END SPOILER (you’re safe now — there, there.)

With a Rotten Tomatoes score of 93%, critics have been likening the film to Captain America: The First Avenger, and I would be inclined to agree; after all, both were set during world wars, and both had particularly painful parallels towards the end. Steve Rogers and Diana Prince share more than a few common core beliefs, one of which being that they live to save innocent lives. However, beyond that? Not to discount the amazing places Marvel has gone, but the electric energy and the truly star performances throughout Wonder Woman knock Cap’s shield right out of his hands (and this is coming from someone whose favorite superhero film has been The Winter Soldier since 2014 — it’s safe to say, not anymore).

If you can’t tell just by watching how much painstakingly hard work went into this, I implore you to go out, buy another ticket, sit back and revel in the effort. In the immortal words of Supergirl’s Cat Grant (Calista Flockhart), “every woman worth her salt knows [women] have to work twice as hard as a man to be thought of as half as good.” All throughout the process of producing this film, there were, at times, unfortunately very vocal critics around every corner, waiting to pounce (“women don’t like comic book movies, they only watch with their husbands, brothers, boyfriends, etc.”) — the pressure no doubt bearing down on those involved to make a successful movie that stayed true to Wonder Woman.

For what it’s worth, in my eyes? They’ve gone above and beyond.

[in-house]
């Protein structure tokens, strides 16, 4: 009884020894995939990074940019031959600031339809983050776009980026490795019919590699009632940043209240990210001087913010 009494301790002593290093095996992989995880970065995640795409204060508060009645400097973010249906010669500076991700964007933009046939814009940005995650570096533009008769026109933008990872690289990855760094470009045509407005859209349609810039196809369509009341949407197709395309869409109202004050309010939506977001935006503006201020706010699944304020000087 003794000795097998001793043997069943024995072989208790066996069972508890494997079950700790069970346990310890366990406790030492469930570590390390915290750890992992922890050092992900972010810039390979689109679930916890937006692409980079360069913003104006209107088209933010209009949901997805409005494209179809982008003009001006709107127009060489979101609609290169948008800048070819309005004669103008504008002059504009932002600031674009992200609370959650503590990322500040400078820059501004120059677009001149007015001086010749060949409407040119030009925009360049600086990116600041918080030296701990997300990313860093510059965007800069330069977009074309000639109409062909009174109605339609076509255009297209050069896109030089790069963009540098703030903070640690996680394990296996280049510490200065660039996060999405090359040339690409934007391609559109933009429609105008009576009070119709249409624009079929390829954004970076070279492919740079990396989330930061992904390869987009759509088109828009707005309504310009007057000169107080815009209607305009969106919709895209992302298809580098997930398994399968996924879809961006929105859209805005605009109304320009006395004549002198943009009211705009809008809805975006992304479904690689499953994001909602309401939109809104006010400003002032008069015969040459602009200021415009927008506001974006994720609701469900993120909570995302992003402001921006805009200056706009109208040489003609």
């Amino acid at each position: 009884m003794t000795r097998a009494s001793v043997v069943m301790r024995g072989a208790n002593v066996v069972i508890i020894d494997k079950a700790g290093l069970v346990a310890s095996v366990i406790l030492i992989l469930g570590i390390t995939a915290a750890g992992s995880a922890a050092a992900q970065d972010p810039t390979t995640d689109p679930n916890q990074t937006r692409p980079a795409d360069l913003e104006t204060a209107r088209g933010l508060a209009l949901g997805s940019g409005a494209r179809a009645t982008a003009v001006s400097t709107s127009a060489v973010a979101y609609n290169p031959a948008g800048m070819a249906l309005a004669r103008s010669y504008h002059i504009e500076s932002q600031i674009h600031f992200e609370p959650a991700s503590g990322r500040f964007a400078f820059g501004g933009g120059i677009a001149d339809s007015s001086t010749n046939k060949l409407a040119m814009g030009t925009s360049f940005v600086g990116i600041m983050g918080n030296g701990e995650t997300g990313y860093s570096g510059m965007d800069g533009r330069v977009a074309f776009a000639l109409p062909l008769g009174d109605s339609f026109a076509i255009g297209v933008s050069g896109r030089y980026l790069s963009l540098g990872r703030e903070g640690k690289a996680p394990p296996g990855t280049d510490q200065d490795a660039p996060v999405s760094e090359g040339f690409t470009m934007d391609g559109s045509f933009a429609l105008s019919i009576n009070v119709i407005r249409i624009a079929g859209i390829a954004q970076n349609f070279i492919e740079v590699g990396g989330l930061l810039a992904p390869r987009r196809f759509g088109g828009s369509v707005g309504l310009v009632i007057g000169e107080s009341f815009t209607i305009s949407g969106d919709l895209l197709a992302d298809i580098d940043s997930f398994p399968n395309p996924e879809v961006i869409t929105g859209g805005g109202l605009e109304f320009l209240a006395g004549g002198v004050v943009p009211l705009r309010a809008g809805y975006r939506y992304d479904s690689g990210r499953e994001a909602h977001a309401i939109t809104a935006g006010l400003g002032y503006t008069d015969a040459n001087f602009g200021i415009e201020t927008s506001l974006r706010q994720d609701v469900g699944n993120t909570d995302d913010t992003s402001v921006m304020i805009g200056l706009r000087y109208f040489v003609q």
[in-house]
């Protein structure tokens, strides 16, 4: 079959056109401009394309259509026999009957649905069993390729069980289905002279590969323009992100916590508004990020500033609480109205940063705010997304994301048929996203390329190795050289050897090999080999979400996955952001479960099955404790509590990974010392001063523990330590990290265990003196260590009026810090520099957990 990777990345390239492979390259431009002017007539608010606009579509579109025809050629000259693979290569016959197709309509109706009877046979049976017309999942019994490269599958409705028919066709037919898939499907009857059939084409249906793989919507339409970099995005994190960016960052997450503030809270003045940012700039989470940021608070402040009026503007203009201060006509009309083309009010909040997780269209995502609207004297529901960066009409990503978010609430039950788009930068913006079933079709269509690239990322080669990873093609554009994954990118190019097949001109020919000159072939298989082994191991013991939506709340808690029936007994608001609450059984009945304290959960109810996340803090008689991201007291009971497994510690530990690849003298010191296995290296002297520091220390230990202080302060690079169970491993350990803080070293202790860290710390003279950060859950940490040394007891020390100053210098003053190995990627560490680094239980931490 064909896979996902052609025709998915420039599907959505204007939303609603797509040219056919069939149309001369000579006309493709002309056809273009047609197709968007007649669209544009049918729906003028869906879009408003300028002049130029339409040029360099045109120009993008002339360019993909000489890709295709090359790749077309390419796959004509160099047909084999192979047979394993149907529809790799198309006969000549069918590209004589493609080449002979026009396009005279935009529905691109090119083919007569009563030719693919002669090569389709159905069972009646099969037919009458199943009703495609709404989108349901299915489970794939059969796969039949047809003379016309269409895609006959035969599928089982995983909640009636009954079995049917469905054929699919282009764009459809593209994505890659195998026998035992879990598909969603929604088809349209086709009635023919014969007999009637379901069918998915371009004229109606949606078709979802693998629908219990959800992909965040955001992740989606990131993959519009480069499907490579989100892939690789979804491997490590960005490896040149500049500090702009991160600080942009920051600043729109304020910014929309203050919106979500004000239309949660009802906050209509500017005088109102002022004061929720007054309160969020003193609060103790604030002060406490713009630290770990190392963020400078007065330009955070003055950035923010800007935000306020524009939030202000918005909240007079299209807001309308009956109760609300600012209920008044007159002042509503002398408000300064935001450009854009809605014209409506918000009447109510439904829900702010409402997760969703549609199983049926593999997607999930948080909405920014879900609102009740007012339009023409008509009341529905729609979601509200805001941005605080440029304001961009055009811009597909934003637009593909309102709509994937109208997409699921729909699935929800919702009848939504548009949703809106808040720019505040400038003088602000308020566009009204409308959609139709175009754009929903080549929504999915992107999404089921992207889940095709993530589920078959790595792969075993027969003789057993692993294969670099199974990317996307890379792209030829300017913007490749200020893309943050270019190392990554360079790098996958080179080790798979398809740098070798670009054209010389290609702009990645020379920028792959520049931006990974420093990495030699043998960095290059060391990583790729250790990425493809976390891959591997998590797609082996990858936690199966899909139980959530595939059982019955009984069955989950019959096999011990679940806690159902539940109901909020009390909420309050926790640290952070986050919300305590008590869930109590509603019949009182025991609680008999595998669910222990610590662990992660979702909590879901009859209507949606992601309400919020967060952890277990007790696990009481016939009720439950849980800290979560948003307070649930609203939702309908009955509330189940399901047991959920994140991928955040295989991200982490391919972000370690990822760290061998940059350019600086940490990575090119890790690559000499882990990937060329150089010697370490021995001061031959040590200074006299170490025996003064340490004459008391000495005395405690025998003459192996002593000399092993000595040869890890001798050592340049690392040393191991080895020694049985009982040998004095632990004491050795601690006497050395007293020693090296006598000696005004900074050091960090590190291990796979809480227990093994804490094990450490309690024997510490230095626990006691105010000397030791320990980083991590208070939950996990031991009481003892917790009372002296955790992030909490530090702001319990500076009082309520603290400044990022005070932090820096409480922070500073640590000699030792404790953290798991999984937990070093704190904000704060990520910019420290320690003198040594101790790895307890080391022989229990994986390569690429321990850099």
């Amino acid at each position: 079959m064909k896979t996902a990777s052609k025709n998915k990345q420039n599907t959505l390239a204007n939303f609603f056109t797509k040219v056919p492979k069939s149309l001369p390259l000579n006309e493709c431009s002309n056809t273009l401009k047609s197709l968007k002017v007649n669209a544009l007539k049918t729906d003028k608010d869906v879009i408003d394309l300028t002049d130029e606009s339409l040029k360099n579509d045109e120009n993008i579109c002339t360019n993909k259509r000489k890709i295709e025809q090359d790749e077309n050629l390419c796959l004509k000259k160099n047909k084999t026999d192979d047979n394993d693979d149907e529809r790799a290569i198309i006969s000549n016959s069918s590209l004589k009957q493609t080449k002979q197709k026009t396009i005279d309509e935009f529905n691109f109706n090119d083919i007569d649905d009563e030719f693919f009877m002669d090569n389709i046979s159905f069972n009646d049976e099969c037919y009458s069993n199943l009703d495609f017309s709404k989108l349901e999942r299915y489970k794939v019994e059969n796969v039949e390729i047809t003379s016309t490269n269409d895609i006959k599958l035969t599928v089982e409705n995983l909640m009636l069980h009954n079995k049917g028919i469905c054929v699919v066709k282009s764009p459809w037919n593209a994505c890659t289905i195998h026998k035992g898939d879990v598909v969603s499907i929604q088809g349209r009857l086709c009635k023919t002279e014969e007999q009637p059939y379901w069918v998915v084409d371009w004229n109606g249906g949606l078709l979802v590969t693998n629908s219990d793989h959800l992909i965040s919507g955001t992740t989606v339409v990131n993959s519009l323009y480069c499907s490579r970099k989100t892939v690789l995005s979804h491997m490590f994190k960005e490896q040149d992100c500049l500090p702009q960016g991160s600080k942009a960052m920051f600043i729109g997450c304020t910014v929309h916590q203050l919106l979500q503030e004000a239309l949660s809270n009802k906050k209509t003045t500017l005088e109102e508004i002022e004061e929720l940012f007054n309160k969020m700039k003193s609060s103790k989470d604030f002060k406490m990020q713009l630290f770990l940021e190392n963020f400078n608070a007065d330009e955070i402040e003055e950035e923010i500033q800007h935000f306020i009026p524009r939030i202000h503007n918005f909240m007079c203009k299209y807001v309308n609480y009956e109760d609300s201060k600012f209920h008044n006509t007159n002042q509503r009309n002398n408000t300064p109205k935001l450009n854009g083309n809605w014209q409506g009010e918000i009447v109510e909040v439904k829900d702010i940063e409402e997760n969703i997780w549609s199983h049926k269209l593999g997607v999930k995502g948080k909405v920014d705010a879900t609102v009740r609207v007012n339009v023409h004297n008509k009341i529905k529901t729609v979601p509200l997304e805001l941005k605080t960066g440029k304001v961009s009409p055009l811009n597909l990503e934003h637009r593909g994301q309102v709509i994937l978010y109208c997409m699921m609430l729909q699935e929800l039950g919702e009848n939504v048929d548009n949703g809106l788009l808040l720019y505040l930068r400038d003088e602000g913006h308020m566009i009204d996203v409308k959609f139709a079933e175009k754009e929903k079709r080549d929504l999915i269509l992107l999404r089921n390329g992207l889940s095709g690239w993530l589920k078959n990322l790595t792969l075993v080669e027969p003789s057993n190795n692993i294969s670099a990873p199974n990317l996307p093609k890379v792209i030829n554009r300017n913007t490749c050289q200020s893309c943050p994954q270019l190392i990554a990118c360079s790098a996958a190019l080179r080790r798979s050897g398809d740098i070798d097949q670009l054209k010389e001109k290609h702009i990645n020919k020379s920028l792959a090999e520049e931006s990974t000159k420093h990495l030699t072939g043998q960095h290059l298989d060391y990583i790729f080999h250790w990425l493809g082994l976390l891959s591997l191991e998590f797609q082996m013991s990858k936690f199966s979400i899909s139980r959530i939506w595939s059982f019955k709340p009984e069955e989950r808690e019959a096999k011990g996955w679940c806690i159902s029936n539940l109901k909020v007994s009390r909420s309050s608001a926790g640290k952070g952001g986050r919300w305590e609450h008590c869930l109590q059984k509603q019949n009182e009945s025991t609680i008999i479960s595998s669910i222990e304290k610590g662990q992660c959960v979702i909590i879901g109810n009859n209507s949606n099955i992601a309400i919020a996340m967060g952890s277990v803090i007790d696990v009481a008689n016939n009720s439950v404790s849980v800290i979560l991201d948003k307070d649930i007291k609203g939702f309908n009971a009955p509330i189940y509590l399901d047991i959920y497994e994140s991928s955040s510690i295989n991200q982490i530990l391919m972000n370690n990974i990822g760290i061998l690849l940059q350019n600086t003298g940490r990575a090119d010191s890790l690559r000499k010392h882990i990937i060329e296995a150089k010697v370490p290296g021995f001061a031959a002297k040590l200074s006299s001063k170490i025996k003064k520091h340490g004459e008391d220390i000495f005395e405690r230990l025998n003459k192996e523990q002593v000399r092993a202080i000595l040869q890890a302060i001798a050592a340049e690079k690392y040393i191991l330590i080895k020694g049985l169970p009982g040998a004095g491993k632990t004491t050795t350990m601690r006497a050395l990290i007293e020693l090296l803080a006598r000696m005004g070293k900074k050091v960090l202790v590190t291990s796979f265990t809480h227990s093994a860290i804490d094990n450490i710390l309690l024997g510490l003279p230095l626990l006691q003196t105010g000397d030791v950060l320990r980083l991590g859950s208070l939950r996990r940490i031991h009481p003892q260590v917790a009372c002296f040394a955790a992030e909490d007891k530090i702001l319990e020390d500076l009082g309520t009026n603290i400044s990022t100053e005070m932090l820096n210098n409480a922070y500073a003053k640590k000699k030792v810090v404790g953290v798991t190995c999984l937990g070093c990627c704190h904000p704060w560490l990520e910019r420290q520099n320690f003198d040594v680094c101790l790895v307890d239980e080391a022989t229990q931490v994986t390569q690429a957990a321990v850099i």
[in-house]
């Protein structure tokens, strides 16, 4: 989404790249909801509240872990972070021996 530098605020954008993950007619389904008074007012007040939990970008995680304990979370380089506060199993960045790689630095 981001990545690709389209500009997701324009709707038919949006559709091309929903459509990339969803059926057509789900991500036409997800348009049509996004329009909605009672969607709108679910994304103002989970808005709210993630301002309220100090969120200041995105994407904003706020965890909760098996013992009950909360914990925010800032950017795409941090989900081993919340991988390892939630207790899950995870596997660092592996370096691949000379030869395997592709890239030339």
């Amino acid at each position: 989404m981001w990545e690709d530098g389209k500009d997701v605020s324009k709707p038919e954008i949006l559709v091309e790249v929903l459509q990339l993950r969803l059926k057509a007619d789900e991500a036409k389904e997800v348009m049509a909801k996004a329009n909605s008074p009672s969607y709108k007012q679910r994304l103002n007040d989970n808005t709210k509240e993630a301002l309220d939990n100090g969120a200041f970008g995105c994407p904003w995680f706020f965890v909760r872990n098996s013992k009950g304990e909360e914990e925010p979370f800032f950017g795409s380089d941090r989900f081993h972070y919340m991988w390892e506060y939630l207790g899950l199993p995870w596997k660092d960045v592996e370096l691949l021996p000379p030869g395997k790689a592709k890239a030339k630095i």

My little sister, who could normally care less about superheroes and big franchises, had a good time throughout the movie, rooting for Diana when she went up against the impossible, worrying when even I didn’t have the answer to who Ares was.

And isn’t that why these movies are made?

This is a movie you will genuinely not want to end. It’s fun and empowering, especially for women (and those who identify as women!), because it doesn’t shy away from portraying romance or emotions or what could otherwise be referred to as “softness” or “weakness.” It also doesn’t weaken its heroine for the sake of “fairness” or anyone’s egos, because like it or not, Wonder Woman is a force to be reckoned with. A woman can bring down an entire army and still be capable of being vulnerable and shedding a tear. A woman isn’t lesser for that, as evidenced by Diana of Themyscira, daughter of Hippolyta, Queen of the Amazons — I’ll stop. After all, it’s a line best saved for the hero herself.

Featured image courtesy of Warner Bros.


Leave a Reply

Fill in your details below or click an icon to log in:

WordPress.com Logo

You are commenting using your WordPress.com account. Log Out /  Change )

Google+ photo

You are commenting using your Google+ account. Log Out /  Change )

Twitter picture

You are commenting using your Twitter account. Log Out /  Change )

Facebook photo

You are commenting using your Facebook account. Log Out /  Change )


Connecting to %s